Frank J. Wetta and Martin A. Novelli’s Abraham Lincoln and Women in Film investigates how depictions of women in Hollywood motion pictures helped forge the myth of Lincoln. Exploring female characters’ backstories, the political and cultural climate in which the films appeared, and the contest between the moviemakers’ imaginations and the varieties of historical truth, Wetta and Novelli place the women in Lincoln’s life at the center of the study, including his mother, Nancy Hanks Lincoln; his stepmother, Sarah Bush Lincoln; his lost loves, Ann Rutledge and Mary Owens; and his wife and widow, Mary Todd Lincoln. Later, while inspecting Lincoln’s legacy, they focus on the 1930s child actor Shirley Temple and the 1950s movie star Marilyn Monroe, who had a well-publicized fascination with the sixteenth president.
Wetta and Novelli’s work is the first to deal extensively with the women in Lincoln’s life, both those who interacted with him personally and those appearing on screen. It is also among the first works to examine how scholarly and popular biography influenced depictions of Lincoln, especially in film.
Frank J. Wetta is former vice president of academic affairs at Ocean County College in New Jersey and former lecturer and senior fellow in the Department of History at Kean University.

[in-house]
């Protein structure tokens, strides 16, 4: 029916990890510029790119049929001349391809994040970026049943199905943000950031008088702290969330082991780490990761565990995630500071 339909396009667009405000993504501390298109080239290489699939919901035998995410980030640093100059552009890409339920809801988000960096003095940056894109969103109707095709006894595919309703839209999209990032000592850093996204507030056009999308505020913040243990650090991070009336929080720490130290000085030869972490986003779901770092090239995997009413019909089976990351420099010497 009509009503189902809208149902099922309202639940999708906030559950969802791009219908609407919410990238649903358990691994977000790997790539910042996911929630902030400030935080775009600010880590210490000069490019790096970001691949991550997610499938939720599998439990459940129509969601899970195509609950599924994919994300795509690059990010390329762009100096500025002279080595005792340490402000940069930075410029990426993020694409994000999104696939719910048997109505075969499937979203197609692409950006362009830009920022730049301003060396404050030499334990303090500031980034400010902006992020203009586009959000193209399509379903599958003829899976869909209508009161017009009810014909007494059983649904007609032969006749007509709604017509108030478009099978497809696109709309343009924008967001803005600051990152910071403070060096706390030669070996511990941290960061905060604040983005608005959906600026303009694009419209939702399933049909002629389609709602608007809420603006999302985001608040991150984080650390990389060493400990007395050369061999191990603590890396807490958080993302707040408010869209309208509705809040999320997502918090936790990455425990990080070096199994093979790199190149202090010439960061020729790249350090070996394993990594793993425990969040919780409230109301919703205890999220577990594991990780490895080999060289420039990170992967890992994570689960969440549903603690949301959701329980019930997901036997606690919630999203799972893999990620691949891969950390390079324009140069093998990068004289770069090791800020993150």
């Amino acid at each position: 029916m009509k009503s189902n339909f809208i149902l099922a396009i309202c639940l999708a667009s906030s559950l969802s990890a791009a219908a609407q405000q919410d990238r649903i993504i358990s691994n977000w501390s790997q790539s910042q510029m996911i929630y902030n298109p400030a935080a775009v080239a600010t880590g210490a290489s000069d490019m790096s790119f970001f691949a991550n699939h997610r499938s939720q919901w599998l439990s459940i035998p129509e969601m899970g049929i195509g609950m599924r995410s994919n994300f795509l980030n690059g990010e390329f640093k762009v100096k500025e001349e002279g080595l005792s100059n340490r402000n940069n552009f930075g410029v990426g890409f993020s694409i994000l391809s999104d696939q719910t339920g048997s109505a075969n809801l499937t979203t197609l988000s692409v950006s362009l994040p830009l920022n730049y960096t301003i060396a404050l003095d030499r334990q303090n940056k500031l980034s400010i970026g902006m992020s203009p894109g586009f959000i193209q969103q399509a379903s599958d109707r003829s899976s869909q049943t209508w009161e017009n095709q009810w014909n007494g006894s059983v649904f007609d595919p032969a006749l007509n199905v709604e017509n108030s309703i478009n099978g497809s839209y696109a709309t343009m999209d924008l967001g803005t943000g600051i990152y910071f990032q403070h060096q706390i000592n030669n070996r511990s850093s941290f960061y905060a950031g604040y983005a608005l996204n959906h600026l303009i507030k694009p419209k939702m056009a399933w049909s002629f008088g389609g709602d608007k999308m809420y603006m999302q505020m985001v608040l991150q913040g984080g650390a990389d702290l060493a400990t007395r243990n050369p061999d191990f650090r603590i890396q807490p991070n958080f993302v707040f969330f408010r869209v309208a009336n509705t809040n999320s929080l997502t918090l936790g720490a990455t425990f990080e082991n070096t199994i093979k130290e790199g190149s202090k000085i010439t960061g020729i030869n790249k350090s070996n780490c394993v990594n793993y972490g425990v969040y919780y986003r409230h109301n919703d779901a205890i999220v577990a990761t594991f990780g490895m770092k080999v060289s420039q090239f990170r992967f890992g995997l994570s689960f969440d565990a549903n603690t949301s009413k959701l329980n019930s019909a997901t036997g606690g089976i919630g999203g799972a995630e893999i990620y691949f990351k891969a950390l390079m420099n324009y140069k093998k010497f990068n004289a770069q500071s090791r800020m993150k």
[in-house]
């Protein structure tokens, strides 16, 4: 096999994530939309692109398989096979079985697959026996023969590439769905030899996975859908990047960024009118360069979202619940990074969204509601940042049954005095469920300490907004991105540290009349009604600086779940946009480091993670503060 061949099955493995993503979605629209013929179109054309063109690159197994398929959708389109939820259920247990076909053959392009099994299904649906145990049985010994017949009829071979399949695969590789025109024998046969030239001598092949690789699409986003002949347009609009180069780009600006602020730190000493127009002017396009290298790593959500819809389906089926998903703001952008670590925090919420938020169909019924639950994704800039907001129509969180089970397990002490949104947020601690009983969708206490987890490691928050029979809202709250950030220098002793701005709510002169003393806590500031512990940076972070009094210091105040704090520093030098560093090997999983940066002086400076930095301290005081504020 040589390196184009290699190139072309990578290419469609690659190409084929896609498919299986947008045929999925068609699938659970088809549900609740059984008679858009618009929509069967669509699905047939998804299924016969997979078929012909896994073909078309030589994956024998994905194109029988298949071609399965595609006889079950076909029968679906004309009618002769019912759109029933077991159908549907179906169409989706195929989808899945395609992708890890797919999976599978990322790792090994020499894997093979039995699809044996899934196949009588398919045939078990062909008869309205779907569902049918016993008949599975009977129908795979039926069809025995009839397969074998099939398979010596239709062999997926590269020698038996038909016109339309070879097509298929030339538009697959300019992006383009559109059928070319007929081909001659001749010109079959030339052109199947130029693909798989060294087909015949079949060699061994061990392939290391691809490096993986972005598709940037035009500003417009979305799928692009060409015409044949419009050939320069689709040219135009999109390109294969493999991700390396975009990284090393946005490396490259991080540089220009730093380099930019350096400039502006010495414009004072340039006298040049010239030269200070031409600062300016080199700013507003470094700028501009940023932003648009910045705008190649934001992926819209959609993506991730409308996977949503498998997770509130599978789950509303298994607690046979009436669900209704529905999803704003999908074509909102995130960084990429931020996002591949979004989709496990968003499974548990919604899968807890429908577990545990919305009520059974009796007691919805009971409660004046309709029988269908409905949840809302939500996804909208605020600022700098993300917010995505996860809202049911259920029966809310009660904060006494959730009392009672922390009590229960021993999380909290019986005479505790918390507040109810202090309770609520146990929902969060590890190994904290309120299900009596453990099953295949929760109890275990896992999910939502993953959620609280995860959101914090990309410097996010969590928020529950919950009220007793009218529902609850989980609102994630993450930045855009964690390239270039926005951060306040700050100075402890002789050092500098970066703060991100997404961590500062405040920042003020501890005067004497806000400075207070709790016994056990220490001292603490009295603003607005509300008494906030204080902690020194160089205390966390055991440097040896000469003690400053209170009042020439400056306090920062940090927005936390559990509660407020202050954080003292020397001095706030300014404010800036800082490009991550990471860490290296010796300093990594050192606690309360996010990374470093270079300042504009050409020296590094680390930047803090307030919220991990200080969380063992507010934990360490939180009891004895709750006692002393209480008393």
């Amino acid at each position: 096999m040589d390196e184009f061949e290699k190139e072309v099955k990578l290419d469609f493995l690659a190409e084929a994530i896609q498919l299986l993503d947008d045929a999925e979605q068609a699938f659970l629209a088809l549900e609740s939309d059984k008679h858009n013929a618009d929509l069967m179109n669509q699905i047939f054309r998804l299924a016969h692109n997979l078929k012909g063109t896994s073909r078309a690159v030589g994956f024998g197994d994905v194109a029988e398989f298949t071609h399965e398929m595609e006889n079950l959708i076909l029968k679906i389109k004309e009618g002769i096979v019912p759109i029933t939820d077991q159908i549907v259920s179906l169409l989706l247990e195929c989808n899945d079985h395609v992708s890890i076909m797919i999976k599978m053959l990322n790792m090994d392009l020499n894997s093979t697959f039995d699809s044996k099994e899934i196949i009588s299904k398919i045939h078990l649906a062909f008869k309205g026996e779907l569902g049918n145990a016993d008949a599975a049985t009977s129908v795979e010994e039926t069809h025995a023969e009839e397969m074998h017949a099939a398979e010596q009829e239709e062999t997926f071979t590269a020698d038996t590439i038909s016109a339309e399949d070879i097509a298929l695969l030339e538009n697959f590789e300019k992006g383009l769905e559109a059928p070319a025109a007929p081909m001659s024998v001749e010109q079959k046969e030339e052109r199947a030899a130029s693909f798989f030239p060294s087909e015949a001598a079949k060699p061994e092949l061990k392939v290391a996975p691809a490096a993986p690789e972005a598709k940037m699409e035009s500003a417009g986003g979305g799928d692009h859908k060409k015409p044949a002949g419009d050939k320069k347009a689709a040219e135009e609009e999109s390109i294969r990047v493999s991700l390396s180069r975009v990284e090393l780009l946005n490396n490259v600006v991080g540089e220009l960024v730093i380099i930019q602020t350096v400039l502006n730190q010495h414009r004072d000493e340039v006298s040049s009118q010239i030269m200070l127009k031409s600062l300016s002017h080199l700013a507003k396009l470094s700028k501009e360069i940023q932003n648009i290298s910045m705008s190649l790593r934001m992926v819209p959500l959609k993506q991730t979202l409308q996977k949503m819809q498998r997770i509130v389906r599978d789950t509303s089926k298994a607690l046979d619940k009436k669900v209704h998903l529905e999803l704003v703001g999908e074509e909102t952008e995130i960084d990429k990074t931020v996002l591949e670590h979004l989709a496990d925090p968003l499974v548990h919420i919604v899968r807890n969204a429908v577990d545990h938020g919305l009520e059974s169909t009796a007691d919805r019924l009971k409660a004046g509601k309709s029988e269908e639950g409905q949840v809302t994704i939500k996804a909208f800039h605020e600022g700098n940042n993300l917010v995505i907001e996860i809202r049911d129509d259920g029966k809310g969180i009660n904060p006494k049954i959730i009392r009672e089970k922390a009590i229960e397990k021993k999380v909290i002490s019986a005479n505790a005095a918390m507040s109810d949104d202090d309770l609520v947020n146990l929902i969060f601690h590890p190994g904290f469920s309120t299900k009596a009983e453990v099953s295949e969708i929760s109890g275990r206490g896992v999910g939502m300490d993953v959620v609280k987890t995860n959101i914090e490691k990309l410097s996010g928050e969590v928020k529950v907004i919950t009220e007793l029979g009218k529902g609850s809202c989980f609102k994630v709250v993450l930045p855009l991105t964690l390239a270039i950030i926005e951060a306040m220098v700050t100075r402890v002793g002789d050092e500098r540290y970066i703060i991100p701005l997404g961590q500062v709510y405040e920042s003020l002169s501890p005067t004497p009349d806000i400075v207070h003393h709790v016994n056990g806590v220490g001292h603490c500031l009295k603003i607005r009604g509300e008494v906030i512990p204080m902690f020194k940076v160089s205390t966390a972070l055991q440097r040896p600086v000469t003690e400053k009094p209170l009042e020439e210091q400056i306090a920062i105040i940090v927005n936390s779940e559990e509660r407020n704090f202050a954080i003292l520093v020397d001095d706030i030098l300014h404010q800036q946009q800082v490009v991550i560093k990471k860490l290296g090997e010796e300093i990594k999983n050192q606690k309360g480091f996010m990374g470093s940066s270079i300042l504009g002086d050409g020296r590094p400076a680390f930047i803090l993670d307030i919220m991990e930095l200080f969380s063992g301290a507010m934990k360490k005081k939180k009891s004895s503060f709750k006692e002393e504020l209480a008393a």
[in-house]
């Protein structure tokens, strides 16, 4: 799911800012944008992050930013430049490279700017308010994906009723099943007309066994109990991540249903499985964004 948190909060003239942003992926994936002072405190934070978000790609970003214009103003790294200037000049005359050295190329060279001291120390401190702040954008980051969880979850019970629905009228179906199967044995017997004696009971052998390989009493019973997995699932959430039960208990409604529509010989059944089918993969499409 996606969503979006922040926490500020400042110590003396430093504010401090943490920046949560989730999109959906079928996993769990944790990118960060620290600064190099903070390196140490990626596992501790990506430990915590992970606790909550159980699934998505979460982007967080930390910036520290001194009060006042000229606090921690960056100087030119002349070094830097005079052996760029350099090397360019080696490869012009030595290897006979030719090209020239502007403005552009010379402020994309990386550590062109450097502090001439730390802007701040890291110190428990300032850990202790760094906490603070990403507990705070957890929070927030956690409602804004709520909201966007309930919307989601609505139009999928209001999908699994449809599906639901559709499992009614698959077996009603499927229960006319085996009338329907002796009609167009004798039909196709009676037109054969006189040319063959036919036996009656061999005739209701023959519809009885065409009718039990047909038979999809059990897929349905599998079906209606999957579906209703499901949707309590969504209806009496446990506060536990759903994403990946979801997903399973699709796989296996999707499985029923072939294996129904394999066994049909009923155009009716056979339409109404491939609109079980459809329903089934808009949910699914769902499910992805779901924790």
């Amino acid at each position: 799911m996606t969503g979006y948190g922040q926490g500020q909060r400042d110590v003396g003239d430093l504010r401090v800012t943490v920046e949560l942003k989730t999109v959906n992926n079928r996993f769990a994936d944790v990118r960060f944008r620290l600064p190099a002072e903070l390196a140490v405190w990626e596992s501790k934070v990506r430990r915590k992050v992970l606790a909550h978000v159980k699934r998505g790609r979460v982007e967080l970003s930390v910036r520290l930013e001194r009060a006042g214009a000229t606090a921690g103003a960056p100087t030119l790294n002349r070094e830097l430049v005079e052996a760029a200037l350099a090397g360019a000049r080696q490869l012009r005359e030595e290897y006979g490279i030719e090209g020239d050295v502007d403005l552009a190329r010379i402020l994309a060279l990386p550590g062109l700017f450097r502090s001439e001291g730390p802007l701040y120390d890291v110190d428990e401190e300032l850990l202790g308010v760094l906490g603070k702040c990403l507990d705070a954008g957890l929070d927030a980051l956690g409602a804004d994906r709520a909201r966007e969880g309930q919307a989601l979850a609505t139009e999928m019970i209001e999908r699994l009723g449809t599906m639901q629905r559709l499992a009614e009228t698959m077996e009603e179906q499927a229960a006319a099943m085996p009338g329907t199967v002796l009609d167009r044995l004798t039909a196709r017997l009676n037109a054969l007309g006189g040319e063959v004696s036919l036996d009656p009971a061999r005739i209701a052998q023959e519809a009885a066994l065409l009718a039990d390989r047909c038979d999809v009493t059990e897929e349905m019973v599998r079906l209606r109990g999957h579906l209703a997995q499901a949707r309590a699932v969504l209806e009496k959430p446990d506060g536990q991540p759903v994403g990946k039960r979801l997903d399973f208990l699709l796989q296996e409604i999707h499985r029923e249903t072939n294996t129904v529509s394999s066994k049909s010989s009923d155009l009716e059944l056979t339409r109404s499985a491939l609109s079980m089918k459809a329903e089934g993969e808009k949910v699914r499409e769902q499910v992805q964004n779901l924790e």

Martin A. Novelli is the former dean of humanities, fine arts, and media studies at Ocean County College in New Jersey.
Wetta and Novelli are coauthors of The Long Reconstruction: The Post–Civil War South in History, Film, and Memory and Last Stands from the Alamo to Benghazi: How Hollywood Turns Military Defeats into Moral Victories.
“Abraham Lincoln and Women in Film gets at the man behind the myth by examining the women in the life of the Great Emancipator. The book deconstructs Lincoln’s fabled persona across film, biography, and culture by considering the role his relationships with women played in its construction. By foregrounding gender, the authors offer a new way of understanding this much-studied figure while shedding light on the women who shaped Lincoln and his filmic representation.”
~Jacqueline Pinkowitz, director of film studies at Mercer University
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